Principles of Macroeconomics: An Evolutionary Approach presents the development of Macroeconomic Theory from its split into Neoclassical and Keynesian during the Great Depressions to its current form after the Great Recession. By showing how crises led to the development of macroeconomic theory, and how this development was rooted in microeconomics originally, the student gets a feeling of the changing nature of the science that economists call Macroeconomics.
Principles of Macroeconomics: An Evolutionary Approach includes:
- questions at the end of each chapter include a link up to the Federal Reserve Bank of St. Louis free, open software, course modules under their EconLowdown framework.
- an online learning system with interactive example questions and online tests, both pre-module and post-module, as a substitute to alternative proprietary software linked to publishing houses.
- links to EconLowdown modules in every one of its chapters and the policy that the Federal Reserve Bank (Fed) pursues is a subject of the text both for normal times and crisis periods
1 Microeconomic to Macroeconomic Foundations
Micro Principles Used in Macro
Aggregate Output & Income
Macro Divergence from Micro
2 Comovement & Crises
Business Cycles, Crises & Growth
Money, Banking & Policy
Crises and Inflation
3 Cycles and Growth
Savings, Investment & Interest
AS – AD & Business Cycles
Growth, Progress & AS–AD
Policy as Social Insurance
Great Recession & Lost Decade
Professor Gillman is author of journal articles and books including:
Principles of Macroeconomics: An Evolutionary Approach (2017 Kendall Hunt, Iowa).
Advanced Modern Macroeconomics: Analysis and Application (2011 Pearson UK, Financial Times Press).
Inflation Theory in Economics: Welfare, Velocity,Growth and Business Cycles (2009 Routledge).
Editor, Collected Papers on Monetary Theory by Robert E. Lucas, Jr. (2013 Harvard University Press).
Background: Previously Professor of Economics at Cardiff Business School in Wales, UK for over eight years. Before that Central European University in Budapest for seven years, full time, while now serving as Visiting Professor at CEU since 2006. Associate Researcher at the Institute of Economics, Hungarian Academy of Science, Budapest and Senior Researcher in CERGE-EI in Prague.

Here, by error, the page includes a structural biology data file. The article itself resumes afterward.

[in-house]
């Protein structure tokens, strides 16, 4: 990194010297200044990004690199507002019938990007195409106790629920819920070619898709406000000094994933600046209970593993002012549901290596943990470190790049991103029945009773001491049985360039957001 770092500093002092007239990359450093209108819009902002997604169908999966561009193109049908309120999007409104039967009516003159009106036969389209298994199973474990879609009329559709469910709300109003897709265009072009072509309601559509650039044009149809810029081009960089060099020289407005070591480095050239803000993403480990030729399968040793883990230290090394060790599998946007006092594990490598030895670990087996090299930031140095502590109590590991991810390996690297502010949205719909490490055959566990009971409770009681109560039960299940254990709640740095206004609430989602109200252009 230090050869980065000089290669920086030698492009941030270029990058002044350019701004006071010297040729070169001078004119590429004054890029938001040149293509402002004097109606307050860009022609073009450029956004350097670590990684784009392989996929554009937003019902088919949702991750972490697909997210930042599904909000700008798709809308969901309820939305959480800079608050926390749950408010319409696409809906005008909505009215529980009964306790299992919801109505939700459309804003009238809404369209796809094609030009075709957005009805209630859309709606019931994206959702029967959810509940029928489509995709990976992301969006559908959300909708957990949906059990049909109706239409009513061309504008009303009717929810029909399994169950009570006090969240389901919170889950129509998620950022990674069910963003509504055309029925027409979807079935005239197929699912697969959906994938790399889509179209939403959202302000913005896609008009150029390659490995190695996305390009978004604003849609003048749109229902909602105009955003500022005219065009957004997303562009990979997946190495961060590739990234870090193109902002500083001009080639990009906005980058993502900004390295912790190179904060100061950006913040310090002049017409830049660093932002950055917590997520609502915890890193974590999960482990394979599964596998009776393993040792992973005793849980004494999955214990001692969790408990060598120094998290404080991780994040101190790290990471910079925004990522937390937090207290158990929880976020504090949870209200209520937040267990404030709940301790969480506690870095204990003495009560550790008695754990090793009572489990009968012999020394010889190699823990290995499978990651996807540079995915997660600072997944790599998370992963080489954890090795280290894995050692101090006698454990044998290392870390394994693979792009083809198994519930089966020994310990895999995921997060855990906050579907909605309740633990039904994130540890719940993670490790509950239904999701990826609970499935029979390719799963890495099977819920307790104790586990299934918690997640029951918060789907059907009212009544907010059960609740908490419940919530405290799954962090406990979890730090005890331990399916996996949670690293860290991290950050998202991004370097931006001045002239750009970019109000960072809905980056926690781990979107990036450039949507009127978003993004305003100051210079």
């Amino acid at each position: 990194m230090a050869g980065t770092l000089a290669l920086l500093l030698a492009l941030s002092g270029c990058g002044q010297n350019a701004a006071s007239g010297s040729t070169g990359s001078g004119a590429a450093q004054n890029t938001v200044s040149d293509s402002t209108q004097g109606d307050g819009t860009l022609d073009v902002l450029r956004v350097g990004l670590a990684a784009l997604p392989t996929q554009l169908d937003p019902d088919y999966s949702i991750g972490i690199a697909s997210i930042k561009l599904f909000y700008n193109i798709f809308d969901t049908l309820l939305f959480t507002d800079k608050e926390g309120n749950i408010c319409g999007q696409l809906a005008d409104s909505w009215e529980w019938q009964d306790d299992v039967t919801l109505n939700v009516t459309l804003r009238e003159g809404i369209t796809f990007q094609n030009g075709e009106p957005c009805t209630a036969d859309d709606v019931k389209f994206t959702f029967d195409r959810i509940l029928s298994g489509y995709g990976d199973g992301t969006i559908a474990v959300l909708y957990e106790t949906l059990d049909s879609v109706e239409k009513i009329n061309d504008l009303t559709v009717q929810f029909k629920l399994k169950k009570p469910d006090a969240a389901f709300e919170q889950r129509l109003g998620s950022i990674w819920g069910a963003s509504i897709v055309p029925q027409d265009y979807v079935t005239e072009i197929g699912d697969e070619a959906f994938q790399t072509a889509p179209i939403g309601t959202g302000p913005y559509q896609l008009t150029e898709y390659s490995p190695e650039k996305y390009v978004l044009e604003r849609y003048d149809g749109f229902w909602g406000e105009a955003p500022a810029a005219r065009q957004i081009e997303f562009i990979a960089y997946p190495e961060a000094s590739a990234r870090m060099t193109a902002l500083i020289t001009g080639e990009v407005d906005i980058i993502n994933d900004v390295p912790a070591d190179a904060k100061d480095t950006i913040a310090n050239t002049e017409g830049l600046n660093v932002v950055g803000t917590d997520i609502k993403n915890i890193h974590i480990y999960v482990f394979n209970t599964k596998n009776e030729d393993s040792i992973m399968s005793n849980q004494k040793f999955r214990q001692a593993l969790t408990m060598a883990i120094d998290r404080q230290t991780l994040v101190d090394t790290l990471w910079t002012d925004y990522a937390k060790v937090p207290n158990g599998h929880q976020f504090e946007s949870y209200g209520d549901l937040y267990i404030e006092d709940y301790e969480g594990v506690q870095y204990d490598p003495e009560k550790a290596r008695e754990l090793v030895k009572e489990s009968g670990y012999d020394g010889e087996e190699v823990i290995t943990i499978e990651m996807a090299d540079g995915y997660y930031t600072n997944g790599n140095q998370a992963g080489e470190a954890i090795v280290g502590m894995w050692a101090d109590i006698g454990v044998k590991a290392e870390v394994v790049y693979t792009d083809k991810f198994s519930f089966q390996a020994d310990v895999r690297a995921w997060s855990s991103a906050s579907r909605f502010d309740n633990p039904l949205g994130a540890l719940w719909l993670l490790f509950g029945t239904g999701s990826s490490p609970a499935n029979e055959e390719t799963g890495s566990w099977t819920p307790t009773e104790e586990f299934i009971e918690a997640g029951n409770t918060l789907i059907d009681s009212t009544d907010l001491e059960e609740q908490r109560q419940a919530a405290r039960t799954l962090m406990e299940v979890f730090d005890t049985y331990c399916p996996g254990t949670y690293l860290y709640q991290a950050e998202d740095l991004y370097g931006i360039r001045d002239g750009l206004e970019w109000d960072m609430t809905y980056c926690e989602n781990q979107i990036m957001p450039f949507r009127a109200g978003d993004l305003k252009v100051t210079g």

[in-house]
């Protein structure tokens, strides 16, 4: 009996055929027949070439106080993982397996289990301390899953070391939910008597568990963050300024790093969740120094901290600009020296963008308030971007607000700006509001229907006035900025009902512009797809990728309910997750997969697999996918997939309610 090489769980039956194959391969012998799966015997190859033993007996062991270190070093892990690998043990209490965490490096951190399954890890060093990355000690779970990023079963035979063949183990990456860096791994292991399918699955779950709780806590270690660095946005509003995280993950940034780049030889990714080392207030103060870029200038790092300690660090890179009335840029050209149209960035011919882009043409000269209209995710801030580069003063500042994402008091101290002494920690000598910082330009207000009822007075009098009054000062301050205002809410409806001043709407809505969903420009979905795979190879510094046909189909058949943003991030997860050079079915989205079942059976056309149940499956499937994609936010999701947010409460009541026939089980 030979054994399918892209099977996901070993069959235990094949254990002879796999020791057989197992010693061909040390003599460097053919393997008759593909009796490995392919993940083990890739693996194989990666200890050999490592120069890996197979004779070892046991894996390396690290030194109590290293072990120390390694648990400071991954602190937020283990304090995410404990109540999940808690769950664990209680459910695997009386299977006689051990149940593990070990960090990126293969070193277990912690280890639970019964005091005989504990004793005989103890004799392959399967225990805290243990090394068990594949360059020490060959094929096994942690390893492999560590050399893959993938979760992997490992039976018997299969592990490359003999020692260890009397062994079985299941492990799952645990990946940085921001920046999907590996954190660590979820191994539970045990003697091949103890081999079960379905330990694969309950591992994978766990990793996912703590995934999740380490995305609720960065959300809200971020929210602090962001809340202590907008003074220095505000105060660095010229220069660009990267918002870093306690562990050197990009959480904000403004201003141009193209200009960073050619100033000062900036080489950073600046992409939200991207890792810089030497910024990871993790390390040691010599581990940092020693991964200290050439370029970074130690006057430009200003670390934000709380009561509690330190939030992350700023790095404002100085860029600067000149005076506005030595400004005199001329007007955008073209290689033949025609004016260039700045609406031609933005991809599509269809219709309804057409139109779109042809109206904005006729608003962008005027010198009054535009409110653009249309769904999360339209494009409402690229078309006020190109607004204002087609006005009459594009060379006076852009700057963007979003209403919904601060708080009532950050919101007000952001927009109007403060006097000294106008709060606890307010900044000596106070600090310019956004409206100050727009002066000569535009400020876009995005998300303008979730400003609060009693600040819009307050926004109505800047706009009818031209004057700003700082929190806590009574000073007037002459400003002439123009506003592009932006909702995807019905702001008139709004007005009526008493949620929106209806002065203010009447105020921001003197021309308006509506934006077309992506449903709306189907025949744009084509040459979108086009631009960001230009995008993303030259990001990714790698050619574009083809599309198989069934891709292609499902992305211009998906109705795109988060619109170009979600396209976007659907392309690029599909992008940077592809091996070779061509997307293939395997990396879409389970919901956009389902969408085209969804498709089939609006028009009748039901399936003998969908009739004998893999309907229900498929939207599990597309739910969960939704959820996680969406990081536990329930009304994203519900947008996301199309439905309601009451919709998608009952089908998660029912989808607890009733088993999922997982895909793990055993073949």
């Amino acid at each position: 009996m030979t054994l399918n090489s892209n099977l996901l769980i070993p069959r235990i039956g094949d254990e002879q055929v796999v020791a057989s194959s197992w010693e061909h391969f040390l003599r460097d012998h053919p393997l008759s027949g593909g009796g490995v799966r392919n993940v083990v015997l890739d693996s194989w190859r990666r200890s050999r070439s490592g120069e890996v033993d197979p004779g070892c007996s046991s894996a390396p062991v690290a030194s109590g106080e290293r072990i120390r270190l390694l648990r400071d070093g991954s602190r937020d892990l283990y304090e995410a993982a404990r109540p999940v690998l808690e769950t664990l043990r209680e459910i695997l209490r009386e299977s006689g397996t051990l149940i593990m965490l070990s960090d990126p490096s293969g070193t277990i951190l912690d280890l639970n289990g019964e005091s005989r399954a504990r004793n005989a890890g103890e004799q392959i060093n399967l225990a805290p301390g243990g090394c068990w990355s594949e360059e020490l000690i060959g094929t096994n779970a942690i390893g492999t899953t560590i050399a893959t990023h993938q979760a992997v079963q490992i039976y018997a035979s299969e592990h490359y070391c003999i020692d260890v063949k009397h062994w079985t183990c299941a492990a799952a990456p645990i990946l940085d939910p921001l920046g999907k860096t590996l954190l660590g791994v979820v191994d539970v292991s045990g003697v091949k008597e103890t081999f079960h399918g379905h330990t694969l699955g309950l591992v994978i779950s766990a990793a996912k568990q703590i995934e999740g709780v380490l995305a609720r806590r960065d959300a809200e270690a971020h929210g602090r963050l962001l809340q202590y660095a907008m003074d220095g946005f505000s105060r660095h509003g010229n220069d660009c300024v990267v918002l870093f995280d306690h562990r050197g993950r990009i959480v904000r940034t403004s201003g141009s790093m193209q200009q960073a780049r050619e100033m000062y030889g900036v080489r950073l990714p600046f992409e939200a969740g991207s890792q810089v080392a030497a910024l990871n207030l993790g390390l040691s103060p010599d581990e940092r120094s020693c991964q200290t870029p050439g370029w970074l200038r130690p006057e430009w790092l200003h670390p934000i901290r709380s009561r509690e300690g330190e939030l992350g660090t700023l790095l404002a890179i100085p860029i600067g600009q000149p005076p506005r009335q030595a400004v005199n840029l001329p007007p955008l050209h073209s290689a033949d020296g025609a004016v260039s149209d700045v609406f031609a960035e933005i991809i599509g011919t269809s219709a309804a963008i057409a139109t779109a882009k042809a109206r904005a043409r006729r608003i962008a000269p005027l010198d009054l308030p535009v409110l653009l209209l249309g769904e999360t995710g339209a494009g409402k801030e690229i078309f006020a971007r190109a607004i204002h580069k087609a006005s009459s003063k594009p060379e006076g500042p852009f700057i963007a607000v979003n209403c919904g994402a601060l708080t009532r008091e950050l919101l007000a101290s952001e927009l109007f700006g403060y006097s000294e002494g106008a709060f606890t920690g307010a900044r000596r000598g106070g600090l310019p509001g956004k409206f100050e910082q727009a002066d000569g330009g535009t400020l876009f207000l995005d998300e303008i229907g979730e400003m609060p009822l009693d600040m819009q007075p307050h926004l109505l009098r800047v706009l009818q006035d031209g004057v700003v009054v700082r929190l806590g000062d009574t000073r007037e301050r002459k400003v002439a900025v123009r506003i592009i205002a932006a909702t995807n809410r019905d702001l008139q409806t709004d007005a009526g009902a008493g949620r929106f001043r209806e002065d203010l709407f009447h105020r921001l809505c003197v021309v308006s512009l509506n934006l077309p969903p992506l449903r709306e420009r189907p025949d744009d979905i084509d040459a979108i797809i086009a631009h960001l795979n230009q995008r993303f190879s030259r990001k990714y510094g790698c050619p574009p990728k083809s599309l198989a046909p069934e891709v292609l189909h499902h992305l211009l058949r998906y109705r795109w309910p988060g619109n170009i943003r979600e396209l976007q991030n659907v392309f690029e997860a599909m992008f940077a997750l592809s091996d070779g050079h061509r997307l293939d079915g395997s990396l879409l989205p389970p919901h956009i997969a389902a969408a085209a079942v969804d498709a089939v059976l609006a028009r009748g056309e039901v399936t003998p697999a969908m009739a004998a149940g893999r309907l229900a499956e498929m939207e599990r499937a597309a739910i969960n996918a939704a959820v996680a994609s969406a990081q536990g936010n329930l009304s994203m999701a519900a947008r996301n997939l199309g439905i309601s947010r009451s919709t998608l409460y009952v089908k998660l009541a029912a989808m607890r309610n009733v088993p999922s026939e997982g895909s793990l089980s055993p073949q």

Research Agenda: Current research agenda focuses on business cycles, economic growth, and how money and banking influence both cycles and growth. A recent paper extends monetary theory to study tax evasion and growth through a human capital approach.
Education: Ph.D. The University of Chicago, Economics Department; A.M: The University of Chicago, Economics Department; A.B. The University of Michigan, Honors Economics, Mathematics double major.
Articles: Journal of Human Capital; Review of Finance; Journal of Monetary Economics; Journal of Money, Credit and Banking; Journal of Economic Dynamics and Control; Review of Economic Dynamics; Berkeley Electronic Press Journal of Macroeconomics; Journal of Macroeconomics; Economic Journal; Economica; The Manchester School; European Journal of the History of Economic Thought; Economics of Transition; Bulletin of Economic Research; Economic Inquiry; Contemporary Economics Issues; Journal of Economics Surveys; Japenese Economic Review; Australian Economic Review; Empirical Economics.
Tamas Csabafi works with me as Research Associate at University of Missouri, St. Louis; my former Ph.D. student from Cardiff University.